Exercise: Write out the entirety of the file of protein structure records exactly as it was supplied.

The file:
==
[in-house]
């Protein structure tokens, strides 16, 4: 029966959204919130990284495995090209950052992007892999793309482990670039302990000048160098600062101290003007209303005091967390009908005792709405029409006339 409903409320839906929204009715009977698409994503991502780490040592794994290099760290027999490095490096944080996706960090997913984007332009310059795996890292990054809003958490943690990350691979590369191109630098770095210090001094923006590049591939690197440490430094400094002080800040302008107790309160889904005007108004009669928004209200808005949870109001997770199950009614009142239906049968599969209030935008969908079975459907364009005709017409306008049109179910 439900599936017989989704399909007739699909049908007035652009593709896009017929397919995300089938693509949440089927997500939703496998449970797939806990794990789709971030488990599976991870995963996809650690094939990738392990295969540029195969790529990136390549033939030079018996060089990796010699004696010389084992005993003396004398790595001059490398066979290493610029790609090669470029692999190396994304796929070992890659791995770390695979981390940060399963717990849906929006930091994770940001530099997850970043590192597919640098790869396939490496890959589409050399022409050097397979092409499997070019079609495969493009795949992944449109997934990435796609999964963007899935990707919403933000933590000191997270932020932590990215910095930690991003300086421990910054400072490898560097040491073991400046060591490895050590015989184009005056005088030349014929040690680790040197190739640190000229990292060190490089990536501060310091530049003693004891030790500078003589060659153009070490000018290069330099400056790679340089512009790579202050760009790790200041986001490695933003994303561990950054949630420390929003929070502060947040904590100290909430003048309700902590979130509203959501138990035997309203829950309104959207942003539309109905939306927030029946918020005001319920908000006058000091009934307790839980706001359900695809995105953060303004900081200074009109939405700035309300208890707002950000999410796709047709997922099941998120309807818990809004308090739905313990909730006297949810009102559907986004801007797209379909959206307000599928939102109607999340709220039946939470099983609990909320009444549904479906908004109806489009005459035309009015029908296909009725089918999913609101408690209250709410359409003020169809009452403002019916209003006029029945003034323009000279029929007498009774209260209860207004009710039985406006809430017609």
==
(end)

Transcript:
[in-house]
């Protein structure tokens, strides 16, 4: 029966959204919130990284495995090209950052992007892999793309482990670039302990000048160098600062101290003007209303005091967390009908005792709405029409006339 409903409320839906929204009715009977698409994503991502780490040592794994290099760290027999490095490096944080996706960090997913984007332009310059795996890292990054809003958490943690990350691979590369191109630098770095210090001094923006590049591939690197440490430094400094002080800040302008107790309160889904005007108004009669928004209200808005949870109001997770199950009614009142239906049968599969209030935008969908079975459907364009005709017409306008049109179910 439900599936017989989704399909007739699909049908007035652009593709896009017929397919995300089938693509949440089927997500939703496998449970797939806990794990789709971030488990599976991870995963996809650690094939990738392990295969540029195969790529990136390549033939030079018996060089990796010699004696010389084992005993003396004398790595001059490398066979290493610029790609090669470029692999190396994304796929070992890659791995770390695979981390940060399963717990849906929006930091994770940001530099997850970043590192597919640098790869396939490496890959589409050399022409050097397979092409499997070019079609495969493009795949992944449109997934990435796609999964963007899935990707919403933000933590000191997270932020932590990215910095930690991003300086421990910054400072490898560097040491073991400046060591490895050590015989184009005056005088030349014929040690680790040197190739640190000229990292060190490089990536501060310091530049003693004891030790500078003589060659153009070490000018290069330099400056790679340089512009790579202050760009790790200041986001490695933003994303561990950054949630420390929003929070502060947040904590100290909430003048309700902590979130509203959501138990035997309203829950309104959207942003539309109905939306927030029946918020005001319920908000006058000091009934307790839980706001359900695809995105953060303004900081200074009109939405700035309300208890707002950000999410796709047709997922099941998120309807818990809004308090739905313990909730006297949810009102559907986004801007797209379909959206307000599928939102109607999340709220039946939470099983609990909320009444549904479906908004109806489009005459035309009015029908296909009725089918999913609101408690209250709410359409003020169809009452403002019916209003006029029945003034323009000279029929007498009774209260209860207004009710039985406006809430017609």